A Wallace Stevens Readers Guide

Stevens Places: Real and Imagined


Developed by David [Lavery] and the students in the summer 2002 Wallace Stevens Seminar.


Eric Atkins | A. J. Brigati | Claude Crum | Katherine Haynes | Carrie O'Neal | Joanne Regensburg | Jean Rhodes | Karen Wright

Feigning with the Strange Unlike: A Wallace Stevens World Wide Websitee

Dr. David Lavery, English Department, MTSU

A Stevens Lexicon | Stevens People/Personages/Personae: Real and Imagined | A Stevens Dictionary | Stevens' Foreign Words and Phrases | Ronald Sukenick's Wallace Stevens: Musing the Obscure


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Stevens Places: Real and Imagined

Unless otherwise specified all page numbers refer to


Annotation Assigned To/Annotation

Academy of Fine Ideas, The

Stevens addresses the Academy of Fine Ideas in “Extracts from the Academy of Fine Ideas.” The Academy may represent any of the Academies, such as the Academie Francaise or even Plato’s Academy, regarded, by some people, as the only fortresses (i.e., keepers and protectors) of knowledge. In the poem, Stevens urges the leaders of the Academy of Fine Ideas to discard their beliefs in the “old fictions” and open their minds in order to accept the world as a fiction to be constantly recreated, for they are the ones who can most easily forge the way for Stevens’ “new philosophy” He tells them, “Messieurs / It is an artificial world” and also that “the false and true are one” (228). [Atkins]


“A Word with Jose Rodriguez-Feo” [Lavery]


Aix (-en-Provence)- located in the South of France was once capital of Provence and is an important intellectual and French cultural center. Population 125,000. Stevens regarded this as "a place which has long interested me," (LWS 731) although he never visited. It was in Aix that Steven's procured a collection of volumes from the collection of Mouravit, a gentleman of whom he would contact by letter on occasion. Stevens was fond of the culture and perhaps fantasized about the people of Aix in presuming their courtesy as he once mentioned that if he were to call on his contacts in Aix, they would be more to oblige him in sending a delicacy of the region in which he delighted, cheese with raisin. It is clear that Stevens wished to visit the area as he envy's MacGreevys travels (LWS 730), "I envy every foot of the trip through France. On my death there will be found carved on my heart, along with the initials of lots of attractive girls, that I have known, the name of Aix-en-Provence." In “Holidays in Realitty” (275), Stevens juxtaposes Aix with Stockholm as representing a particular shade of yellow. [Brigati]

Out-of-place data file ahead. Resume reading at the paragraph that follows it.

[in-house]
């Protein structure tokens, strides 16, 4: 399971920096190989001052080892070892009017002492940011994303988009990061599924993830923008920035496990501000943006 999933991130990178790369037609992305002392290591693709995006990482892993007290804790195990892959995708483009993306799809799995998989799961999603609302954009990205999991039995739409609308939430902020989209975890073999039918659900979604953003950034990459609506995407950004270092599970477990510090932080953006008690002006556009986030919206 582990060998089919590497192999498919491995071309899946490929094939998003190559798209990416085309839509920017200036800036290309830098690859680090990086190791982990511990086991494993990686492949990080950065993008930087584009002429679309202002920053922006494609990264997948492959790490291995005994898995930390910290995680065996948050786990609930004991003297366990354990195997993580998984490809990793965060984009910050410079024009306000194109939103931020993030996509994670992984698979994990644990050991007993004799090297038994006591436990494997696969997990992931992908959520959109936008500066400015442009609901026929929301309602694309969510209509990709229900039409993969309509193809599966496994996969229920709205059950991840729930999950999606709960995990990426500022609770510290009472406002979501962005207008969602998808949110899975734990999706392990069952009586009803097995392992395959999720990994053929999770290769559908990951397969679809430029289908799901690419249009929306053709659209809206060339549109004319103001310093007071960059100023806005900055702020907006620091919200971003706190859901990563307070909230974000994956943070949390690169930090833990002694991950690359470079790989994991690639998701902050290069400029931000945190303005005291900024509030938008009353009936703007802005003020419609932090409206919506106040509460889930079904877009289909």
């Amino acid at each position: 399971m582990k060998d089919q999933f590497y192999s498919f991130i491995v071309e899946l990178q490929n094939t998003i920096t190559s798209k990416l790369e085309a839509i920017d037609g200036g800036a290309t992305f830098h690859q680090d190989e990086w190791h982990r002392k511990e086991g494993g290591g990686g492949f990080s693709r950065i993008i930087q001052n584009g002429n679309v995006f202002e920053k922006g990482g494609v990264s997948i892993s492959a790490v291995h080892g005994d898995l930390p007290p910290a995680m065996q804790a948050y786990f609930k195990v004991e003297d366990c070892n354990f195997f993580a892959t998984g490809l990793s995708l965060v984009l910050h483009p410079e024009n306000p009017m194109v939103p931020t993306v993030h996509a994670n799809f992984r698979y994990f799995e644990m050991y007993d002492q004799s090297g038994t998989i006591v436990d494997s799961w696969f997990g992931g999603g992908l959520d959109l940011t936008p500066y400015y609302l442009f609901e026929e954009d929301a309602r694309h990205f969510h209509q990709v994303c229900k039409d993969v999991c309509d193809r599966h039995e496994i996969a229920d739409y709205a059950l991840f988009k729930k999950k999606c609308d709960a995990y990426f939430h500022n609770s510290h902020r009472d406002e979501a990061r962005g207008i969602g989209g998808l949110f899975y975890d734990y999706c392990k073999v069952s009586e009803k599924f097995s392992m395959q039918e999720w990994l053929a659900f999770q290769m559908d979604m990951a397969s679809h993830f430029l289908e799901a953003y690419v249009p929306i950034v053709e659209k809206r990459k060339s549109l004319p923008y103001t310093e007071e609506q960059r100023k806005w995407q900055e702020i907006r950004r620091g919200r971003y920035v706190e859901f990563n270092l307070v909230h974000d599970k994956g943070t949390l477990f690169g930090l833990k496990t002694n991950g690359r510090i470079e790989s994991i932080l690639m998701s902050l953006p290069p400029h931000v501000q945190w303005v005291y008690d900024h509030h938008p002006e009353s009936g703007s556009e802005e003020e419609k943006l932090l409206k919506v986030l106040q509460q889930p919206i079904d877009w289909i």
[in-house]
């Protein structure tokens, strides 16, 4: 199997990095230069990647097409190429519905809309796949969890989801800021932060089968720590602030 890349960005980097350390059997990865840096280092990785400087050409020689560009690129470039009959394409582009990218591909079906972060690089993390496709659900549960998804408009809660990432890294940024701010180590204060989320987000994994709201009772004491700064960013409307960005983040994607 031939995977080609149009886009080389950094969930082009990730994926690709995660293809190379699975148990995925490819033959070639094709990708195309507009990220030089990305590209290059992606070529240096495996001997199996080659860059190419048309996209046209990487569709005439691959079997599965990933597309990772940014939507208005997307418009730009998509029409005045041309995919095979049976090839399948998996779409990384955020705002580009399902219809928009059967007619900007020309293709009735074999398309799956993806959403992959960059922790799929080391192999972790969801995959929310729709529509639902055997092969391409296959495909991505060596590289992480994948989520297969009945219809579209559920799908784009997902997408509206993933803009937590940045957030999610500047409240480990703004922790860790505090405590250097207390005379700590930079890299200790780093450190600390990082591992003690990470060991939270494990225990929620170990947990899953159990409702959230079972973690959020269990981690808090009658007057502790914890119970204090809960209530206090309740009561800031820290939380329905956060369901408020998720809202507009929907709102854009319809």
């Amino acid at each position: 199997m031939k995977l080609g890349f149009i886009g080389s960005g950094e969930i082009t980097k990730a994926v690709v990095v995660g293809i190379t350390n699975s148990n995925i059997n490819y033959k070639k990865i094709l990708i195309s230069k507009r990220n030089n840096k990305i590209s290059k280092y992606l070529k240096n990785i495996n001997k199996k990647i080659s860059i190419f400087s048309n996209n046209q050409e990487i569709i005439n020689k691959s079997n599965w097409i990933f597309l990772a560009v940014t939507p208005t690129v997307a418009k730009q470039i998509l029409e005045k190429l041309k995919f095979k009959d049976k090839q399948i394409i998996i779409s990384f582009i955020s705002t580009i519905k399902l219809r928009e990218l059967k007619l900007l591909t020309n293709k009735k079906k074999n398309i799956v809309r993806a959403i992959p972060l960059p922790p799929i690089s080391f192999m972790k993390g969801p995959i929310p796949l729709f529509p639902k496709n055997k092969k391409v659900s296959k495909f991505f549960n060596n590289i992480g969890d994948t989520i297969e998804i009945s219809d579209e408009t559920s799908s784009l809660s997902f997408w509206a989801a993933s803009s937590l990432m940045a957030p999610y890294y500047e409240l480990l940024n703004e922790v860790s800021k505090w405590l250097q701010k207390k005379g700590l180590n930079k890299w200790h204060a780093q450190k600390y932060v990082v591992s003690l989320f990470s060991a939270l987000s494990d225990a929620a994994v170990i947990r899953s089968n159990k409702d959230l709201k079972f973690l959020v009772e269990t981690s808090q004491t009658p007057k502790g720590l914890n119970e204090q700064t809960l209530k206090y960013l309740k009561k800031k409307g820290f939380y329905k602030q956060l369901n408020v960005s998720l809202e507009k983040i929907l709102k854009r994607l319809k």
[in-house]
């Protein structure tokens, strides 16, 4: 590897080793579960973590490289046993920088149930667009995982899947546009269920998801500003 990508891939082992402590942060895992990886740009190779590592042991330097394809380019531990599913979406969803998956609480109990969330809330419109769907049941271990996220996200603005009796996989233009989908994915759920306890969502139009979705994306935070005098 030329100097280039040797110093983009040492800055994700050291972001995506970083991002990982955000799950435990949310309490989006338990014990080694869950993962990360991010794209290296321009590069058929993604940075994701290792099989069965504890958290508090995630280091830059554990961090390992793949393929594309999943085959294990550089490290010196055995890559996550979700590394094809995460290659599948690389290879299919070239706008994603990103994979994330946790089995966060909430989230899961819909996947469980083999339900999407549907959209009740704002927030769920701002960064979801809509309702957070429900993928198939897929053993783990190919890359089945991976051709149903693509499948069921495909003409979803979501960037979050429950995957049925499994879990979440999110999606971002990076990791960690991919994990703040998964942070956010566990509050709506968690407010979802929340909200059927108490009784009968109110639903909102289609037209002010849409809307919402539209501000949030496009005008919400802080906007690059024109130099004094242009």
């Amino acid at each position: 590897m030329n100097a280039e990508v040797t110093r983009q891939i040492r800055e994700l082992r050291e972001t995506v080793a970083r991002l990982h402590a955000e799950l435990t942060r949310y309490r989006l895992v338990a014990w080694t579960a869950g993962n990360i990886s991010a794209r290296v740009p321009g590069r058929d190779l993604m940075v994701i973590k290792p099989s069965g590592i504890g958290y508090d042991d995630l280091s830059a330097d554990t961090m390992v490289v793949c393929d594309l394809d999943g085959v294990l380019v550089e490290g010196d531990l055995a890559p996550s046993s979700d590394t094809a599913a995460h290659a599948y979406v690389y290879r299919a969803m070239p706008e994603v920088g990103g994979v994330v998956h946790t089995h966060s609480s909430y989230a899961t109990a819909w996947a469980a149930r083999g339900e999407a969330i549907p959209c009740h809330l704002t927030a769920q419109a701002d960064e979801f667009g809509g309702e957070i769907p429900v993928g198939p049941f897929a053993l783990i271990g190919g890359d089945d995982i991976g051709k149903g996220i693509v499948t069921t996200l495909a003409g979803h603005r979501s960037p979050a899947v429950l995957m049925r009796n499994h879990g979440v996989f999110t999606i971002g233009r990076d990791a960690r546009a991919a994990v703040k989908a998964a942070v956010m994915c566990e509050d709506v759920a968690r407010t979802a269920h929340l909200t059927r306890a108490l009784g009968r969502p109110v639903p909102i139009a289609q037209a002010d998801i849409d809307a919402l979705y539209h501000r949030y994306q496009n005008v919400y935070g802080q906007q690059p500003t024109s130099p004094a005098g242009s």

Apennines—A mountain range running the entire length of the Italian peninsula. Mt. Vesuvius is part of this range. Various areas of the Apennines are popular European vacation spots.  In “Arcades of Philadelphia the Past” the speaker in the poem contrasts the idealized manner in which the rich remember “the strawberries once in the Apennines” with the poor who instead remember “the strawberries once in the Apennines . . . they seem a little painted, now. The mountains are scratched and used, clear flakes” (207). [Crum]


The Arkansaw is a major river in central U.S. flowing 1450 miles through Colorado, Kansas, and Oklahoma, where it becomes a tributary of the Mississippi. Along the river, Stevens notes are “feat sandbars,” one of which, in the poem “Jack Rabbit,” is a platform on which the rabbit performs his celebration to the river. Thus the river, for all its attractiveness, becomes an obstacle to the rabbit’s continued existence, because by focusing on only one element of the transitory life force he becomes a target of prey. [Haynes]